Title

The Effects of Face Mask Wear and Social Anxiety on Character Judgment Formation

Academic Level at Time of Presentation

Graduate

Major

General Experimental Psychology

2nd Student Academic Level at Time of Presentation

Graduate

2nd Student Major

General Experimental Psychology

3rd Student Academic Level at Time of Presentation

Graduate

3rd Student Major

General Experimental Psychology

8th Student Minor

jhackathorn@murraystate.edu

List all Project Mentors & Advisor(s)

Jana Hackathorn, PhD.

Presentation Format

Poster Presentation

Abstract/Description

Previous research has shown that humans form judgments that are essential to the formation of interpersonal relationships such as trustworthiness, warmth, competence, and attractiveness, using facial features. However, presently, a person may find it difficult to form these judgments due, in part, to the restricted view of a person’s face when he or she wears a facemask. This study aims to understand how facemasks affect these judgments and how factors like intolerance of uncertainty, gender, and anxiety may exacerbate this problem. We predict that participants will form more negative judgments of models with facemasks than without and that anxiety will moderate this relationship. In this study, undergraduate participants were randomly assigned to one of four conditions that measured participant judgment formation of a human model that varied by gender and face mask presence. Participants rated the target on trustworthiness, attractiveness, and likability. Additionally, social anxiety was measured as a potential moderator. Preliminary analyses show that there is an effect within the relationship between judgment formation and the variables listed as well as a moderating effect of social anxiety symptoms. If our hypotheses are supported, it will provide evidence that aligns with previous research and a step toward understanding the impact that COVID-19 related prevention methods have on judgment formations.

Keywords: Attractiveness, COVID-19, Face Mask, Likability, Prevention Method, Social Anxiety, Trustworthiness,

Spring Scholars Week 2020 Event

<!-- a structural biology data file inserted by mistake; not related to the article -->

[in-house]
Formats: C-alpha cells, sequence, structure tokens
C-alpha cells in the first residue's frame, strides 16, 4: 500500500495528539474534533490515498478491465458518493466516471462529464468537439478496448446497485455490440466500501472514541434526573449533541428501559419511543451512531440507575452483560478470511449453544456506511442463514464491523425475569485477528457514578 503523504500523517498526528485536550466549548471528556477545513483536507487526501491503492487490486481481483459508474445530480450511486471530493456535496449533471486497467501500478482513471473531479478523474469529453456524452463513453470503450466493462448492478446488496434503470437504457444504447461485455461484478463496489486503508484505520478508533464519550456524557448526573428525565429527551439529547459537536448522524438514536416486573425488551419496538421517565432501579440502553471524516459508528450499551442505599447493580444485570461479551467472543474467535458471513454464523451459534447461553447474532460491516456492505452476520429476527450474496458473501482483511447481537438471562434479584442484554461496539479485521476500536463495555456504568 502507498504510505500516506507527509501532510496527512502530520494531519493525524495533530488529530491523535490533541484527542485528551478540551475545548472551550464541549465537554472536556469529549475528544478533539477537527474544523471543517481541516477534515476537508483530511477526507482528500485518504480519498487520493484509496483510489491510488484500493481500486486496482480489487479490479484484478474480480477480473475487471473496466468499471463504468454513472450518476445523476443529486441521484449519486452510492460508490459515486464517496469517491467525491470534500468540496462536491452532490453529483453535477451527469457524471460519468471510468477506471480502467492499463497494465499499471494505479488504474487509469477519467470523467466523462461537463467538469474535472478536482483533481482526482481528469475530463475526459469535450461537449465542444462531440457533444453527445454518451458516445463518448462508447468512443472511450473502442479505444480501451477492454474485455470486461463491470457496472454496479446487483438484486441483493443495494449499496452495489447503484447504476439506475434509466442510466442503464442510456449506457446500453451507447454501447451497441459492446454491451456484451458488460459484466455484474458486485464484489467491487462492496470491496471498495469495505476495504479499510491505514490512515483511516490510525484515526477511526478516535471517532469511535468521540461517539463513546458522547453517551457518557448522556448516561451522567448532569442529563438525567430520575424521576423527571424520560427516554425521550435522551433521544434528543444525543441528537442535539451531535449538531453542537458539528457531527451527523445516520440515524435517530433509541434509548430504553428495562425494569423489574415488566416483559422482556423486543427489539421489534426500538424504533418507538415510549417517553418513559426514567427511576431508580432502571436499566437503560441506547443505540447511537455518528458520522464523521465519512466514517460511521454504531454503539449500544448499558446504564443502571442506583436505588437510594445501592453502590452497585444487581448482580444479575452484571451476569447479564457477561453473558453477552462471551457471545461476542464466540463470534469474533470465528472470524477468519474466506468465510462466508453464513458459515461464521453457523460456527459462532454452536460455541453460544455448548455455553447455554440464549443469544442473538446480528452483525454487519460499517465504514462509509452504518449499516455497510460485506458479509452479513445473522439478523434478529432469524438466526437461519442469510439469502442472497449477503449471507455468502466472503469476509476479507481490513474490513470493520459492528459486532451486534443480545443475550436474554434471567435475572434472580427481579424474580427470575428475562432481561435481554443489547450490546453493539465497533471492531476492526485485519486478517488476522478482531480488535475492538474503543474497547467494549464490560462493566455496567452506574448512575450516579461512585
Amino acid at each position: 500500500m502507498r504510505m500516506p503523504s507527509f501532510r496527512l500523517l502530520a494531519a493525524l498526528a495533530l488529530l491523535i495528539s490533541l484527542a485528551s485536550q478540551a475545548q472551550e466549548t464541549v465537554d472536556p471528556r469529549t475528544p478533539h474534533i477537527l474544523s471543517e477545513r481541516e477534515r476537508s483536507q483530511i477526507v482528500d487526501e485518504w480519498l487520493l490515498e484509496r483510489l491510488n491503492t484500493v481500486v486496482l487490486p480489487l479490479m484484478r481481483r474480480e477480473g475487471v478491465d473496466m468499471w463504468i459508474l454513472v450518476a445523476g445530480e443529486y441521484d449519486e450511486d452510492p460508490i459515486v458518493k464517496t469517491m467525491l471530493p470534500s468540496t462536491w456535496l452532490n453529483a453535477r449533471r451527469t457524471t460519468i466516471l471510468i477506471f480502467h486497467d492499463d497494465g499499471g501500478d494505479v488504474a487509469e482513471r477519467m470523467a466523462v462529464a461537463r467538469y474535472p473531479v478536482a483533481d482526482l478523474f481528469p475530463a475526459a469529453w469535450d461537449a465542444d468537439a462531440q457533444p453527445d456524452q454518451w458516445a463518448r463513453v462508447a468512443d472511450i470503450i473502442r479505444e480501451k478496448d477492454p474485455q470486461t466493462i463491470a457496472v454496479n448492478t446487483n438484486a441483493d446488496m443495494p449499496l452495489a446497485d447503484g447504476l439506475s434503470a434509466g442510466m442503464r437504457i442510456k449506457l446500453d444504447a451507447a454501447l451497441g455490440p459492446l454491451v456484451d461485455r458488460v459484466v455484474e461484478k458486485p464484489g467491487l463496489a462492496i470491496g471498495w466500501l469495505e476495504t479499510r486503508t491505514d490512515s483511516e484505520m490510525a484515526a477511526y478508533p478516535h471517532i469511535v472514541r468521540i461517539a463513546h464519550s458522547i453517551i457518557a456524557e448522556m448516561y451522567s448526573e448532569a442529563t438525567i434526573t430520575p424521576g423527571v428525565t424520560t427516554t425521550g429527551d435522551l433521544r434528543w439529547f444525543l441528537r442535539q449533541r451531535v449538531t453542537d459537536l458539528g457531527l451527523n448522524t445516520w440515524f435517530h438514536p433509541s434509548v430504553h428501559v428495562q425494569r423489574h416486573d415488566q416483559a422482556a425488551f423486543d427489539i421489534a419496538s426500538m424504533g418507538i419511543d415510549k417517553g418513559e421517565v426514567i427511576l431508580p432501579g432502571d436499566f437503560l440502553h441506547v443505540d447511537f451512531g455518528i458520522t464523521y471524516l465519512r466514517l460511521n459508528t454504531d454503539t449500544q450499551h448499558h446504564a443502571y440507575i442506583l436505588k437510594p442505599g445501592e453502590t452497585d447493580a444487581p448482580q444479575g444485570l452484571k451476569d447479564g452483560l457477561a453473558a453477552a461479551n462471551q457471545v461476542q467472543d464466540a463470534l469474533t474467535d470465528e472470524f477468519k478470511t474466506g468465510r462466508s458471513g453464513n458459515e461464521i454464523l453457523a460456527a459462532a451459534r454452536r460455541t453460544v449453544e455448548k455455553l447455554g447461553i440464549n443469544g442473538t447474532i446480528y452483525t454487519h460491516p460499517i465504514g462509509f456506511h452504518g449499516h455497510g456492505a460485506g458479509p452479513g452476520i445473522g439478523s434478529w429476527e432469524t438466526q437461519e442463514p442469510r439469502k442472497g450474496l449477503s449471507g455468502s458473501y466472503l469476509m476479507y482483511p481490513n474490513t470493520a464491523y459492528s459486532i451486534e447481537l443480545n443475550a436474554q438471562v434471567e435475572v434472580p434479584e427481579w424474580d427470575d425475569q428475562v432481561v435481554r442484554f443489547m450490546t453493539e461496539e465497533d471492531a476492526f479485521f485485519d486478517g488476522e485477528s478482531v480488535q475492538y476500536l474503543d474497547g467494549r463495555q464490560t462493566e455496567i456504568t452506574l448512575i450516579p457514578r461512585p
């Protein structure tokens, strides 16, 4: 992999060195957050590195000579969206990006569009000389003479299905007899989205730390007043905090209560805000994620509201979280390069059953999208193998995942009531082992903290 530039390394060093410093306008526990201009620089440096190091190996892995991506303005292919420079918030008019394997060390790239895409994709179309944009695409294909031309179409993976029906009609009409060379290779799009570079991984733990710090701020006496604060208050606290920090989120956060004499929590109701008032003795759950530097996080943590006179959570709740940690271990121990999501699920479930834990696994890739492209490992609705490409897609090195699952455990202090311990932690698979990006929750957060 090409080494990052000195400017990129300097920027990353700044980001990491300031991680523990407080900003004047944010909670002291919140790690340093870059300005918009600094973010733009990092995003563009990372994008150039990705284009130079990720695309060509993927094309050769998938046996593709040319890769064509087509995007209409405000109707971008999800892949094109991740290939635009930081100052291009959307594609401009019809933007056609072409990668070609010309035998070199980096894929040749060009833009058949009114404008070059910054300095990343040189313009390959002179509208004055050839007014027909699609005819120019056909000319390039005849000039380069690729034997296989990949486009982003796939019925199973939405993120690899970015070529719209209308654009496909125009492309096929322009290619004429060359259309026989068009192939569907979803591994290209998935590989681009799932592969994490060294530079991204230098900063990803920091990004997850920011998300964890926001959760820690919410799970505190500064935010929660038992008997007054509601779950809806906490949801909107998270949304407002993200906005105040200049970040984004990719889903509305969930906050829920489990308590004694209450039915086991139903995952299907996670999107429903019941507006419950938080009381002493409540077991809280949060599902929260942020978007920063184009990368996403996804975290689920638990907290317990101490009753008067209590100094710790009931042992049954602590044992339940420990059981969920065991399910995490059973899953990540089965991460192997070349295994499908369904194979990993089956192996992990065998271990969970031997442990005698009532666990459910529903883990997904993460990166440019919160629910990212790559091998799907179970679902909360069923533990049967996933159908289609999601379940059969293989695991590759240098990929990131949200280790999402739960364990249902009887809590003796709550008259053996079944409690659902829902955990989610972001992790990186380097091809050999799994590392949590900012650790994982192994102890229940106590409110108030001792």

Psychology: Completed Projects

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The Effects of Face Mask Wear and Social Anxiety on Character Judgment Formation

Previous research has shown that humans form judgments that are essential to the formation of interpersonal relationships such as trustworthiness, warmth, competence, and attractiveness, using facial features. However, presently, a person may find it difficult to form these judgments due, in part, to the restricted view of a person’s face when he or she wears a facemask. This study aims to understand how facemasks affect these judgments and how factors like intolerance of uncertainty, gender, and anxiety may exacerbate this problem. We predict that participants will form more negative judgments of models with facemasks than without and that anxiety will moderate this relationship. In this study, undergraduate participants were randomly assigned to one of four conditions that measured participant judgment formation of a human model that varied by gender and face mask presence. Participants rated the target on trustworthiness, attractiveness, and likability. Additionally, social anxiety was measured as a potential moderator. Preliminary analyses show that there is an effect within the relationship between judgment formation and the variables listed as well as a moderating effect of social anxiety symptoms. If our hypotheses are supported, it will provide evidence that aligns with previous research and a step toward understanding the impact that COVID-19 related prevention methods have on judgment formations.

Keywords: Attractiveness, COVID-19, Face Mask, Likability, Prevention Method, Social Anxiety, Trustworthiness,